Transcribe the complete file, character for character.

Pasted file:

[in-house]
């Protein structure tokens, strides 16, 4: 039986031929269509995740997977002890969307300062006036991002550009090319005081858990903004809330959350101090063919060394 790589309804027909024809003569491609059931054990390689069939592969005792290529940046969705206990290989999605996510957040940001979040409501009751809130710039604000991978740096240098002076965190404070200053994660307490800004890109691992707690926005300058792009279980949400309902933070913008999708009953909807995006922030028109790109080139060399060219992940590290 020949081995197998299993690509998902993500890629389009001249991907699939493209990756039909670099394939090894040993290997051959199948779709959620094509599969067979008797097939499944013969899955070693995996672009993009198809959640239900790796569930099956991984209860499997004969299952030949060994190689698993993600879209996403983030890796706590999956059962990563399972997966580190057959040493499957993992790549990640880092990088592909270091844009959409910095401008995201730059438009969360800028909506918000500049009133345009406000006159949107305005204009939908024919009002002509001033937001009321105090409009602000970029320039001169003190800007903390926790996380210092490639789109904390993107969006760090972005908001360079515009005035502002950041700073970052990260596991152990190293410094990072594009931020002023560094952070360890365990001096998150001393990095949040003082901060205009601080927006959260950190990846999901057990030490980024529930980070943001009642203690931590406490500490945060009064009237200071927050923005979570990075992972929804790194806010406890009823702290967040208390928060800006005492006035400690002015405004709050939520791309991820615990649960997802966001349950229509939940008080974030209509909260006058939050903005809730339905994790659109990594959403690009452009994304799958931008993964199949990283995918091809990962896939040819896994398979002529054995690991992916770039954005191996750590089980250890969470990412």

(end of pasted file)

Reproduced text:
[in-house]
């Protein structure tokens, strides 16, 4: 039986031929269509995740997977002890969307300062006036991002550009090319005081858990903004809330959350101090063919060394 790589309804027909024809003569491609059931054990390689069939592969005792290529940046969705206990290989999605996510957040940001979040409501009751809130710039604000991978740096240098002076965190404070200053994660307490800004890109691992707690926005300058792009279980949400309902933070913008999708009953909807995006922030028109790109080139060399060219992940590290 020949081995197998299993690509998902993500890629389009001249991907699939493209990756039909670099394939090894040993290997051959199948779709959620094509599969067979008797097939499944013969899955070693995996672009993009198809959640239900790796569930099956991984209860499997004969299952030949060994190689698993993600879209996403983030890796706590999956059962990563399972997966580190057959040493499957993992790549990640880092990088592909270091844009959409910095401008995201730059438009969360800028909506918000500049009133345009406000006159949107305005204009939908024919009002002509001033937001009321105090409009602000970029320039001169003190800007903390926790996380210092490639789109904390993107969006760090972005908001360079515009005035502002950041700073970052990260596991152990190293410094990072594009931020002023560094952070360890365990001096998150001393990095949040003082901060205009601080927006959260950190990846999901057990030490980024529930980070943001009642203690931590406490500490945060009064009237200071927050923005979570990075992972929804790194806010406890009823702290967040208390928060800006005492006035400690002015405004709050939520791309991820615990649960997802966001349950229509939940008080974030209509909260006058939050903005809730339905994790659109990594959403690009452009994304799958931008993964199949990283995918091809990962896939040819896994398979002529054995690991992916770039954005191996750590089980250890969470990412």